The city of Darkishland has a strange hotel with infinite rooms. The groups that come to this hotel follow the following rules:

At the same time only members of one group can rent the hotel. Each group comes in the morning of the check-in day and leaves the hotel in the evening of the check-out day. Another group comes in the very next morning after the previous group has left the hotel.

A very important property of the incoming group is that it has one more member than its previous group unless it is the starting group. You will be given the number of members of the starting group.

A group with n members stays for n days in the hotel. For example, if a group of four members comes on August 1st in the morning, it will leave the hotel on August 4th in the evening and the next group of five members will come on August 5th in the morning and stay for five days and so on.

Given the initial group size you will have to find the group size staying in the hotel on a specified day.


S denotes the initial size of the group and D denotes that you will have to find the group size staying in the hotel on D-th day (starting from 1). A group size S means that on the first day a group of S members comes to the hotel and stays for S days. Then comes a group of S + 1 members according to the previously described rules and so on.

I did this question in the following way

long long groupSize(long long S, long long D) {
    for(; (D-S) > 0; S++) {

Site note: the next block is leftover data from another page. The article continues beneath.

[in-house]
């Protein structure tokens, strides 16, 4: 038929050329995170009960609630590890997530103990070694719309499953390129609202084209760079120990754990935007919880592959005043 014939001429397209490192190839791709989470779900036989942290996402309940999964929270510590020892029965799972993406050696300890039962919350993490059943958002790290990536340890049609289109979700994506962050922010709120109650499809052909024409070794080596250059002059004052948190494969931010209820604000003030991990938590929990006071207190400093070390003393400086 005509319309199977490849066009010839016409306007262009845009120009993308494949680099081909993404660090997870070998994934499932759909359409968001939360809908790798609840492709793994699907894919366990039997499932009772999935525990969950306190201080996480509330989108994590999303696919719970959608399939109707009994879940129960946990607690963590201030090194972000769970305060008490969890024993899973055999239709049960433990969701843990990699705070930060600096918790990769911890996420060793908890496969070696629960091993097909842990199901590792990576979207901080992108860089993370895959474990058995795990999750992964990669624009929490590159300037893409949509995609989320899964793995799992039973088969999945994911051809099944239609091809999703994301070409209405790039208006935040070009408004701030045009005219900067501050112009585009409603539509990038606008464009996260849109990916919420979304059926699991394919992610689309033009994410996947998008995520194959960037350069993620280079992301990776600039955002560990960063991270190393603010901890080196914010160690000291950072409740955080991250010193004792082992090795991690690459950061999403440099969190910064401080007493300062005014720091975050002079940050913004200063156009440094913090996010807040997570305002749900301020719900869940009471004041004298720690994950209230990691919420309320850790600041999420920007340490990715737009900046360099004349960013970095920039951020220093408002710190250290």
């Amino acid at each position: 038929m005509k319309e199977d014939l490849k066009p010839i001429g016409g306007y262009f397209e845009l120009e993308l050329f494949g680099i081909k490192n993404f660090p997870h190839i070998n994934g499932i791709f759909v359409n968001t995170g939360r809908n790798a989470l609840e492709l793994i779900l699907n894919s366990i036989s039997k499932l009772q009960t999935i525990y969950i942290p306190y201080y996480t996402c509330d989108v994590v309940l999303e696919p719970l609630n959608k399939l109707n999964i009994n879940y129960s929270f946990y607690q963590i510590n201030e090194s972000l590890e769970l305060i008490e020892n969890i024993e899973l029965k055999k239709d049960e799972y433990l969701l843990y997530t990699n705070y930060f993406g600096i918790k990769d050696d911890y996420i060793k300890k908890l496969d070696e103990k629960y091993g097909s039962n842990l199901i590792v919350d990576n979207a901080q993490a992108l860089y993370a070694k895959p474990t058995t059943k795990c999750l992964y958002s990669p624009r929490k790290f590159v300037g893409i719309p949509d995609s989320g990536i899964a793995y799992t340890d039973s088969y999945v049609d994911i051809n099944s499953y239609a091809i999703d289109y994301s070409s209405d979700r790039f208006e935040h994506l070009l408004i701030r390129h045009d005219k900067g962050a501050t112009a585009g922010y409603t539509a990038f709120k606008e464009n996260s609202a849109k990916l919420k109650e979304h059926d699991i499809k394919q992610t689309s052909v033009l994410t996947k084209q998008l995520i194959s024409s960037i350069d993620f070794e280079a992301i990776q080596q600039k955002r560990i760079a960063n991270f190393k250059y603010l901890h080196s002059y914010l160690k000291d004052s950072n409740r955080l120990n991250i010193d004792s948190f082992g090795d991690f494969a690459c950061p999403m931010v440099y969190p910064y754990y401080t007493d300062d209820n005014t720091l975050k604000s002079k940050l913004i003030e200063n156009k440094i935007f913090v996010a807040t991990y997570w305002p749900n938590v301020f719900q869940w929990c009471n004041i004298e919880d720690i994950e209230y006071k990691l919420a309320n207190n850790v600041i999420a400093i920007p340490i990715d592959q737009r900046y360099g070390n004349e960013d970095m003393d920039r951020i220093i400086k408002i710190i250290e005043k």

D = D - S;
    return S;

But the question said I should optimize it.

How can I make my answer optimal?

  • 5
    You'll have to optimize it by using math. – Eljay May 6 at 14:35
  • Attack this algorithmically, as in using a mathematical function, not by brute-forcing it. – tadman May 6 at 14:45
  • When you have a problem that has the general statement of x things happening y times with a few constants thrown in, and where x or y are increasing/decreasing by a fixed amount, that is a mathematics problem. – PaulMcKenzie May 6 at 14:50

If the for loop goes for n steps, it means that: D > S + (S+1) + ... + (S+n-1)

You can solve this issue analytically and apply correction to the potential numerical error.

long long groupSize(long long S, long long D)
    long long twoSMinus1 = 2 * S - 1;
    // solution of quadratic equation
    long long result1 = 0.5 * (sqrt(8 * D +  twoSMinus1 * twoSMinus1) - twoSMinus1);
    long long result2 = result1 - 1;
    // You have to make sure that numerical error did not mess up the result
    if (result1 * (result1- 1) / 2 + result1 * S < D)
        return result1 + S;

    return result2 + S;
for(S; (D-S)> 0;S++){
  D= D-S;

Running the loop is not optimal; rather, you can directly compute the answer in a fixed number of operations.

If this is a question for a Discrete Math class, the techniques should be what you were studying. D_next = D - S is a recurrence relation.

You keep incrementing S, so you subtract 1, then 2, then 3, etc. There is a simple formula for the sum of 1..n. Solve for n when that sum equals (original) D.

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